15. Li Y-Q, Jia D, Shaw JH, Hubbard J, Lin A, Wang M, Luo L, Li H, Wu L (2010) Structural interpretation of the co-seismic faults of the Wenchuan earthquake: 3D modeling of the Longmen Shan fold-and-thrust belt. J Geophys Res (in press)Google Scholar
  16. Lin A, Ren Z (2009) The great Wenchuan earthquake of 2008—a photographic atlas of surface rupture and related disaster. Springer, Berlin, p 121Google Scholar
  17. Lin A, Ouchi T, Chen A, Maruyama T (2001) Co-seismic displacements, folding and shortening structures along the Chelungpu surface rupture zone occurred during the 1999 Chi-Chi (Taiwan) earthquake. Tectonophysics 330:225–244CrossRefGoogle Scholar
  18. Lin A, Fu B, Guo J, Zeng Q, Dang G, He W, Zhao Y (2002) Co-seismic strike-slip and rupture length produced by the 2001 Ms 8.1 Central Kunlun earthquake. Science 296:2015–2017CrossRefGoogle Scholar
  19. Lin A, Kikuchi M, Fu B (2003) Rupture segmentation and process of the 2001 Mw 7.8 Central Kunlun earthquake, China. Bull Seismol Soc Am 93:2477–2492CrossRefGoogle Scholar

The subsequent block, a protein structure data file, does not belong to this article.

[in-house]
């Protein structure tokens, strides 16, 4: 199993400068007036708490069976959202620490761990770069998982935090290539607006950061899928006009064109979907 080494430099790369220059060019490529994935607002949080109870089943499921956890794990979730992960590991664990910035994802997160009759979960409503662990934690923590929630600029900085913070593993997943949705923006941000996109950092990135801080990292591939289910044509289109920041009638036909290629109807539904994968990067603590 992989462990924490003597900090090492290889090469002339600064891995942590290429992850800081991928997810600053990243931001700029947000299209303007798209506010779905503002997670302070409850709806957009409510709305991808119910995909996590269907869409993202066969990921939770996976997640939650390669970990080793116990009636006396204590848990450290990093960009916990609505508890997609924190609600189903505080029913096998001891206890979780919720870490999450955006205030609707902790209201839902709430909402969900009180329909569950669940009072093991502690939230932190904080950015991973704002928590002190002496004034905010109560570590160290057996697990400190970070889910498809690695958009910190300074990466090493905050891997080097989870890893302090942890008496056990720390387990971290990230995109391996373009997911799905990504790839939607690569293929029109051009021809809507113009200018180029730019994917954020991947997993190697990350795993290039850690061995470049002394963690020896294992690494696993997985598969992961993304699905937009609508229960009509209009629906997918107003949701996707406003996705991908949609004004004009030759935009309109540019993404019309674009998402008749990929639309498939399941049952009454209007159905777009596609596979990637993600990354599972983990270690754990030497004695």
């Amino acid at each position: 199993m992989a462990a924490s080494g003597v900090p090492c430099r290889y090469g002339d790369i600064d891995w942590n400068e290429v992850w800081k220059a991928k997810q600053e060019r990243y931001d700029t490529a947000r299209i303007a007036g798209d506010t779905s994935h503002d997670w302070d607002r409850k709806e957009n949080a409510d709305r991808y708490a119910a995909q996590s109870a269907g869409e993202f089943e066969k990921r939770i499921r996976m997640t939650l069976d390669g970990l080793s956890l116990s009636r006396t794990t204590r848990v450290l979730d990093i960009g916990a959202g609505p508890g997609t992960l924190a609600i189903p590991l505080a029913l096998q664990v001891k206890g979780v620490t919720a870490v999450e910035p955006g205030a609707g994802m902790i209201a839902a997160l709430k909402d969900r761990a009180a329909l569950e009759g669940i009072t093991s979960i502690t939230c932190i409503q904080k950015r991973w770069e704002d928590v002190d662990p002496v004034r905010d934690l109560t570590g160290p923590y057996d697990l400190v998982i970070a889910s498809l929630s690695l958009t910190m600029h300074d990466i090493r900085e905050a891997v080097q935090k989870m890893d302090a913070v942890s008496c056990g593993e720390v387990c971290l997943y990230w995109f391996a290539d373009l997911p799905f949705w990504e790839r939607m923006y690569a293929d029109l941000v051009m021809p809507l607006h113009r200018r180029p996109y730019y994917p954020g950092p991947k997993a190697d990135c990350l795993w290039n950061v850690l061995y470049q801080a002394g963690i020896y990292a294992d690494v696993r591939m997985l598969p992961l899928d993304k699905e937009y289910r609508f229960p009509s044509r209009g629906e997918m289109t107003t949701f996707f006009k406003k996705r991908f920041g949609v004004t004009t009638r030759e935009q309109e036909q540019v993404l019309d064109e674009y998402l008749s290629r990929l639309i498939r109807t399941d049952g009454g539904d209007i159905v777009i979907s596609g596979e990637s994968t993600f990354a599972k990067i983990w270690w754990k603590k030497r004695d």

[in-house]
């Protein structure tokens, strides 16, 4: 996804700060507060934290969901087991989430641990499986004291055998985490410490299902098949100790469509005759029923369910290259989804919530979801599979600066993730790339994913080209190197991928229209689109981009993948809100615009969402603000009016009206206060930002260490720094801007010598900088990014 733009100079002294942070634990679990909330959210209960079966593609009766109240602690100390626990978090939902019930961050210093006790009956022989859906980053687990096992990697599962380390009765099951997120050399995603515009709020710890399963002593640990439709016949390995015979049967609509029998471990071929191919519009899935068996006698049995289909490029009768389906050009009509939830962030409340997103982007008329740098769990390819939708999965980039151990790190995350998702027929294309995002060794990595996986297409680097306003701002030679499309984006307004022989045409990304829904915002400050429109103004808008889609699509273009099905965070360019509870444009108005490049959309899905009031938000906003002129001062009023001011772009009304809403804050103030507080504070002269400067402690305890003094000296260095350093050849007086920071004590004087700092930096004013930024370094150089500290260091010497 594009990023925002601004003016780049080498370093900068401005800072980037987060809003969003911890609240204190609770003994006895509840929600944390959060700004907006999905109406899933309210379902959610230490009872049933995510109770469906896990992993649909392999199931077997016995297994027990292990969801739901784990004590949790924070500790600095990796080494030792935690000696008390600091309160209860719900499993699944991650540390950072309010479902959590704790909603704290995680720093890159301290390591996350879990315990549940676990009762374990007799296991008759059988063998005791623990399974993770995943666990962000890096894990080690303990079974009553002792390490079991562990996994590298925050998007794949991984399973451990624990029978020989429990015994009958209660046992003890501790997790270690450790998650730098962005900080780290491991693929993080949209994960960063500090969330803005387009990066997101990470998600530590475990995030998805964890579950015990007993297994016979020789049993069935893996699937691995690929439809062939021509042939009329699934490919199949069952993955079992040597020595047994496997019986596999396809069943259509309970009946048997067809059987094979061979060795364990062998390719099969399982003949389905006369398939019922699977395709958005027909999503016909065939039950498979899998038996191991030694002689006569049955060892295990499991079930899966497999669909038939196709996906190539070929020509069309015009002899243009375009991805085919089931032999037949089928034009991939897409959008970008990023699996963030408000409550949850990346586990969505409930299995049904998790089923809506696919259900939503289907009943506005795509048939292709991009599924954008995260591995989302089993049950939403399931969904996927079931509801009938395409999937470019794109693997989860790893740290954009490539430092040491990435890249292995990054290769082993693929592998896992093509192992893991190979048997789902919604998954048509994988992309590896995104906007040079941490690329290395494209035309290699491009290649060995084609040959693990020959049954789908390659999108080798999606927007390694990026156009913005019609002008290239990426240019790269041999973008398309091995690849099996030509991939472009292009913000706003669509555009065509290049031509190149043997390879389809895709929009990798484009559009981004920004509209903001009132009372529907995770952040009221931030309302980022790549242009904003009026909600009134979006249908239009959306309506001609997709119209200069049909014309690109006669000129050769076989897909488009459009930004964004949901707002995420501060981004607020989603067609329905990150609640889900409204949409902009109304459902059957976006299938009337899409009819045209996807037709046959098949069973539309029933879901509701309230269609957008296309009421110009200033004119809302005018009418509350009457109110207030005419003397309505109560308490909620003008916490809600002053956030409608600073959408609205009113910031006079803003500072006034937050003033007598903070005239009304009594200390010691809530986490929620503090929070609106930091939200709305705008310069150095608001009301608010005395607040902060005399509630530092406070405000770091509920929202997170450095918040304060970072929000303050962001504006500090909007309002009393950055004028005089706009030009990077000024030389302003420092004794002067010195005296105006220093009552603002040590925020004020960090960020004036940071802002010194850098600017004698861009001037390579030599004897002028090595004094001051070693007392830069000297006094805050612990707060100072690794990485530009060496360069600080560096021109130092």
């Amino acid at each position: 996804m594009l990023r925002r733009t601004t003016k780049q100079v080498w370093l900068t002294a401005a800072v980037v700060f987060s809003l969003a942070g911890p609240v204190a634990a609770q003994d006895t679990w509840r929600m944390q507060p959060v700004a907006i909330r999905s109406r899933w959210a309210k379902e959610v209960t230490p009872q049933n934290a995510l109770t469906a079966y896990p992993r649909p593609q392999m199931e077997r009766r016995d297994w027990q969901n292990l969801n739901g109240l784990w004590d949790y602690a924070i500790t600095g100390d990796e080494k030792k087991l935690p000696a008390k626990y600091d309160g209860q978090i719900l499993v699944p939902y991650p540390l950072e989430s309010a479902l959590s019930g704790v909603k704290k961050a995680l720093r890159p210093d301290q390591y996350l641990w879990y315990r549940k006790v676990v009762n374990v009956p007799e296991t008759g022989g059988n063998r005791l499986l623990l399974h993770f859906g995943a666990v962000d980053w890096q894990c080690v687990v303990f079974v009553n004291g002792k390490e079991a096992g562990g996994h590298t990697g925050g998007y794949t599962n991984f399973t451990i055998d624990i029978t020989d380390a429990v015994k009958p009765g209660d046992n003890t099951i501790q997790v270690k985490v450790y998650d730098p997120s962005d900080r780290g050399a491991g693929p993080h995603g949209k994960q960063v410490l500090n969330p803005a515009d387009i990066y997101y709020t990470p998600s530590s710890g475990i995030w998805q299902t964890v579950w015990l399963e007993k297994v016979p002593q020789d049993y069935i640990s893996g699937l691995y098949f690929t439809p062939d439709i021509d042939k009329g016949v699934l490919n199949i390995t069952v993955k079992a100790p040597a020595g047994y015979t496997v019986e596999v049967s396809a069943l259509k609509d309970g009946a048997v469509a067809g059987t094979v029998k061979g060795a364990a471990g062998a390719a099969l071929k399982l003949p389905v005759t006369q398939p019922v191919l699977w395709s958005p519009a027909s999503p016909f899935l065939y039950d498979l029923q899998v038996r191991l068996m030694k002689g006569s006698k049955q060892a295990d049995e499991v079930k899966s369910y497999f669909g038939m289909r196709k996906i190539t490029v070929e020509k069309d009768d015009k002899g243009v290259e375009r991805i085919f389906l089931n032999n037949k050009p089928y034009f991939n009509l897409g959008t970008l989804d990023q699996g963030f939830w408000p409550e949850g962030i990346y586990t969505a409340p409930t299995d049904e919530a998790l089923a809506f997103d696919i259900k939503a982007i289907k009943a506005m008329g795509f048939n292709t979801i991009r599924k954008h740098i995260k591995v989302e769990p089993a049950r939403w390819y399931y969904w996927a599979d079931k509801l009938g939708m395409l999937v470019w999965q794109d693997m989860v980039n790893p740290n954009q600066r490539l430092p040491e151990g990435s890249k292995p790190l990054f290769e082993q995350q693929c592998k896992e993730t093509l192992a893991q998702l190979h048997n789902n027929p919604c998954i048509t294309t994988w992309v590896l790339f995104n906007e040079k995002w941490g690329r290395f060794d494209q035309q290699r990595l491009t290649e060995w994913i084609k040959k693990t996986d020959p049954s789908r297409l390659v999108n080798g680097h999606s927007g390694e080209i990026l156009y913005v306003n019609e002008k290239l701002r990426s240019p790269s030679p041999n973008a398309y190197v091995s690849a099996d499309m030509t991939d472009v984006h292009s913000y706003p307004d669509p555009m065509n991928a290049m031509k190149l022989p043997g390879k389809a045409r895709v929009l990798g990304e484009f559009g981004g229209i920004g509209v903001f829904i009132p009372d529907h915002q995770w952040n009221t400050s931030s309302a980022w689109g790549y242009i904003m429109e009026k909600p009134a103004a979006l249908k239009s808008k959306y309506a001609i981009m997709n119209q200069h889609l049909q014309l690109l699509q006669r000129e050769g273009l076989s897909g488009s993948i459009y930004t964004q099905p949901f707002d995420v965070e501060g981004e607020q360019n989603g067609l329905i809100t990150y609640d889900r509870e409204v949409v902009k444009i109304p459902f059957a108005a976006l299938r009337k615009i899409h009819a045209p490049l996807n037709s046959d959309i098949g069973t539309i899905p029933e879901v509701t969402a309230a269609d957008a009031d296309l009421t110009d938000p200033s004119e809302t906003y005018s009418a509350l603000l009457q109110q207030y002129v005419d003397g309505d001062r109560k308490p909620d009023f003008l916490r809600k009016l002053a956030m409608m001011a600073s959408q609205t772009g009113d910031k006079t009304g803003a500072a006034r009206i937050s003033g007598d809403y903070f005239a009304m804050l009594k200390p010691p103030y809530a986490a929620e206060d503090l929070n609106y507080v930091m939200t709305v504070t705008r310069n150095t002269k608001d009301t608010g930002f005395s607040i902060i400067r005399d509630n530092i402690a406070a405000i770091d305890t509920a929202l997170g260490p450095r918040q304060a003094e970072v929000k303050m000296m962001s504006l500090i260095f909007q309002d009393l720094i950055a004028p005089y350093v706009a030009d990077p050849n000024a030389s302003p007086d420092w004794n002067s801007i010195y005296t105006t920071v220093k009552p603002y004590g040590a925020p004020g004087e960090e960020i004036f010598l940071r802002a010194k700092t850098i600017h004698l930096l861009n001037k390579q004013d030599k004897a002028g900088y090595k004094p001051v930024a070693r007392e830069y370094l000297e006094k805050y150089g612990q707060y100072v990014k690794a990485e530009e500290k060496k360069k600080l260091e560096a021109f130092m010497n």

20. Lin A, Guo J, Fu B (2004) Co-seismic mole-track structures produced by the 2001 Ms 8.1 Central Kunlun earthquake, China. J Struct Geol 26:1511–1519CrossRefGoogle Scholar
  21. Lin A, Ren Z, Jia D, Wu X (2008) Reports on the co-seismic surface rupture and related disasters associated with the Mw 7.9 Wenchuan earthquake, China. J Geogr 117:593–598CrossRefGoogle Scholar
  22. Lin A, Ren Z, Jia D, Wu X (2009) Co-seismic thrusting rupture and slip distribution produced by the 2008 MW7.9 Wenchuan earthquake, China. Tectonophysics 47:203–215CrossRefGoogle Scholar